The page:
This combined with 4G gives me 14ms, 46.93 down, 41.31 up:
https://www.speedtest.net/my-result/d/ca29ffb7-fe44-...
or
My Broadband Speed Test

Edited by hoopla (Thu 25-Feb-21 19:43:29)

Standard User wifigeek
(knowledge is power) Thu 25-Feb-21 22:28:26
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Re: Combine connections using Pi


[re: hoopla] [link to this post]
 
this is what mine looks like with 2x 4g

https://www.speedtest.net/result/10994989504.png

it really is a pretty decent solution when the masts dont go down. was down to one mast for a good couple of weeks there
Standard User hoopla
(committed) Sat 27-Feb-21 13:12:46
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Re: Combine connections using Pi


[re: wifigeek] [link to this post]
 
In reply to a post by wifigeek:
this is what mine looks like with 2x 4g

https://www.speedtest.net/result/10994989504.png

it really is a pretty decent solution when the masts don't go down. was down to one mast for a good couple of weeks there
I wish I could get it that good! We used to have really good speeds from EE, but the mast we used was switched off for some reason. Three used the same site, but they came back on again there about a year later. EE didn't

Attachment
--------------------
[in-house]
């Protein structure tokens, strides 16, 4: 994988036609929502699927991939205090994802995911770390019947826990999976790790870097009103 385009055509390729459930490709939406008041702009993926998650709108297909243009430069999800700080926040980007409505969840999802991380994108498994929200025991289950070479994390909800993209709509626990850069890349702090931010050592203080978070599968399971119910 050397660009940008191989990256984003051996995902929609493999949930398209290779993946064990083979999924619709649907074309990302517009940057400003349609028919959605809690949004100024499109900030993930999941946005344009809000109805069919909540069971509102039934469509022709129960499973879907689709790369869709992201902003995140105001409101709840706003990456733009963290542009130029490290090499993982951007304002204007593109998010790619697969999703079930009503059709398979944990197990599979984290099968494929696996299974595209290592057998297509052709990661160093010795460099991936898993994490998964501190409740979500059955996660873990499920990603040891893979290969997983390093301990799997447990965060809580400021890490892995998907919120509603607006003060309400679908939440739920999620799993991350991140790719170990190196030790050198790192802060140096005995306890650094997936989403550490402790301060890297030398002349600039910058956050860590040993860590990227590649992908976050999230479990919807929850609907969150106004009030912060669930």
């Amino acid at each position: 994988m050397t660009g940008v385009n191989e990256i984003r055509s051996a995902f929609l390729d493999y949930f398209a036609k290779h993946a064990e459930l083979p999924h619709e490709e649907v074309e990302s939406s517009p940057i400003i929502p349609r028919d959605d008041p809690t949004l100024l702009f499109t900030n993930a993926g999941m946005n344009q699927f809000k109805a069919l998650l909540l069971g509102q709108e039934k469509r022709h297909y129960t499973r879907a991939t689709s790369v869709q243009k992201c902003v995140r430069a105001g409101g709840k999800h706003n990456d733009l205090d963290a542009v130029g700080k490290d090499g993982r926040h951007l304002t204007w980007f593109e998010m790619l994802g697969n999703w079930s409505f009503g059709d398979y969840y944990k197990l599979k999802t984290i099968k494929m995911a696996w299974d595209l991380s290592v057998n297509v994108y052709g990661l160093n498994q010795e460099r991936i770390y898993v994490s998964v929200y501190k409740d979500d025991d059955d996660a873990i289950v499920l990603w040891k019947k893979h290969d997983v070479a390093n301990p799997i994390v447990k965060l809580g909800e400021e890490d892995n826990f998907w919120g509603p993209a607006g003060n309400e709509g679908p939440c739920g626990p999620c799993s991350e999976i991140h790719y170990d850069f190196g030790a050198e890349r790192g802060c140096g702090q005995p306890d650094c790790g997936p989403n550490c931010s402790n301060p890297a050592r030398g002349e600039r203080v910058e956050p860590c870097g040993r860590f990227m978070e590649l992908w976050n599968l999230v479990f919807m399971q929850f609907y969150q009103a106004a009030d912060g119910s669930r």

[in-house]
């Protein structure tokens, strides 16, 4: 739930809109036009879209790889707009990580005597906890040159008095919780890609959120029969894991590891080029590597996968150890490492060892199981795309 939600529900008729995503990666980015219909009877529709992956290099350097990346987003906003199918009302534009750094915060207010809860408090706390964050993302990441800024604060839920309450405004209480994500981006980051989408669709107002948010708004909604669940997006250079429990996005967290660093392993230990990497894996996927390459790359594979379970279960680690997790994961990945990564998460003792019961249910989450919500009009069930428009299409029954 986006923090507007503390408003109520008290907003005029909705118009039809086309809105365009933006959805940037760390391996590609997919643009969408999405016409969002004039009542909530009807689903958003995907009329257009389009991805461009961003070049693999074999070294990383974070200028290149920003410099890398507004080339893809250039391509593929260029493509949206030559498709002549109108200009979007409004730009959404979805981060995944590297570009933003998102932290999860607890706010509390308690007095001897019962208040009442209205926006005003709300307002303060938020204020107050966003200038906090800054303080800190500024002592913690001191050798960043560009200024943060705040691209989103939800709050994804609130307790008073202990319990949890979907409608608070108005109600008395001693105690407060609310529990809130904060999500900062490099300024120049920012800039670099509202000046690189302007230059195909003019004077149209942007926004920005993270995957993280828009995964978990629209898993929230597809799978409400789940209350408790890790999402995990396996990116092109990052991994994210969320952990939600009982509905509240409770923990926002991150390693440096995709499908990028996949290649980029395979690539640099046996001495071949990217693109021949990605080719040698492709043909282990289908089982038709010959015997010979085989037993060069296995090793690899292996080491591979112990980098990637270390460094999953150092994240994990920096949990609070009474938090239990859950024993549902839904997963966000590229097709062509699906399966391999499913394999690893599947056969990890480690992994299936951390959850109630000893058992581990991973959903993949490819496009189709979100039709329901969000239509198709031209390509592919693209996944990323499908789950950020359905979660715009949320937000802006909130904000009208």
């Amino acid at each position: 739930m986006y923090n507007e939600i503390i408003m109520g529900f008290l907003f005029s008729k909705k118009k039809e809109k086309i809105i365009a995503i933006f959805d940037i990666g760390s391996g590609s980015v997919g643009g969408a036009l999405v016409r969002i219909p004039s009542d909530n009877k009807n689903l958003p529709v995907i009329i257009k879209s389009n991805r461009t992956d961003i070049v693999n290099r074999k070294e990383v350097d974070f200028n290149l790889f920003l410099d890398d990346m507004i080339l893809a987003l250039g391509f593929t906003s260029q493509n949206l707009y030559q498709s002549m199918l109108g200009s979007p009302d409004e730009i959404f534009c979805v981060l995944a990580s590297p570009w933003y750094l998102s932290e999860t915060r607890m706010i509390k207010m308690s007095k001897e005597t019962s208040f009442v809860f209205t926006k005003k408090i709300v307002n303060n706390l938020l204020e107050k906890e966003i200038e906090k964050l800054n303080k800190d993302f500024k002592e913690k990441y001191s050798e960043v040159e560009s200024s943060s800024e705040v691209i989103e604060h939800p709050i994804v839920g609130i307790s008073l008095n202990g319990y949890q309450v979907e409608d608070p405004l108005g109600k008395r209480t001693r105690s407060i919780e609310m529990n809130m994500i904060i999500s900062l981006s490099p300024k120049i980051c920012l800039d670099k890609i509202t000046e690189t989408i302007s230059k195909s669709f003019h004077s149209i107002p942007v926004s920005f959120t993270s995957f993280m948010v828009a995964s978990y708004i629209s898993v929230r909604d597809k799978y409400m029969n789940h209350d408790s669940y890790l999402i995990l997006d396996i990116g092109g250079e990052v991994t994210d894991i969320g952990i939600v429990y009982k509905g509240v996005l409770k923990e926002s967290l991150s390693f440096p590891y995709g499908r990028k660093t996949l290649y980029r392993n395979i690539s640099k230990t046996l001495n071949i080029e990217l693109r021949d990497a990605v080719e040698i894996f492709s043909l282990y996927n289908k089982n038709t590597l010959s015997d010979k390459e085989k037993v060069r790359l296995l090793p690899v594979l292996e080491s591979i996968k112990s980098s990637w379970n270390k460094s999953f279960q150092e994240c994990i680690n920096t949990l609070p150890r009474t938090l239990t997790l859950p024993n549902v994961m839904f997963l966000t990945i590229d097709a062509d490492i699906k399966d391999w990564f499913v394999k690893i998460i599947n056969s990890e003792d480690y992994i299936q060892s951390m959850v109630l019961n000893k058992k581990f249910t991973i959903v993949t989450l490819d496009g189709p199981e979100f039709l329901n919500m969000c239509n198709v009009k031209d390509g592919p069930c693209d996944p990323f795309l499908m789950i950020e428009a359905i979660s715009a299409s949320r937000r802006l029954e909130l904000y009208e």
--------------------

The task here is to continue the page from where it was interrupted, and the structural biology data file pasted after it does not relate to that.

But today I got this, which is good enough for my needs.
speedtest.net
or (later)
My Broadband Speed Test

Edited by hoopla (Sat 27-Feb-21 17:42:55)

Standard User ft247
(regular) Sun 14-Mar-21 19:14:20
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Re: Combine connections using Pi


[re: hoopla] [link to this post]
 
In reply to a post by hoopla:
Speedtest.net reports the latency as the latency of the fttc connection, the download speed is about 85% of the two separate download speeds combined, and the upload speed is more like 90% of the two upload speeds combined.

I'm more than pleased with the results.


As am I, not quite believing it would be any good I bonded a 75/15 Plusnet FTTC and a 350/35 Virgin connection to an AWS endpoint. The Pi4 is not bothered by the workload and the results are in line with what's discussed above.

If I needed to put real volume through it I'd look for a VPS provider with lower data transfer costs though.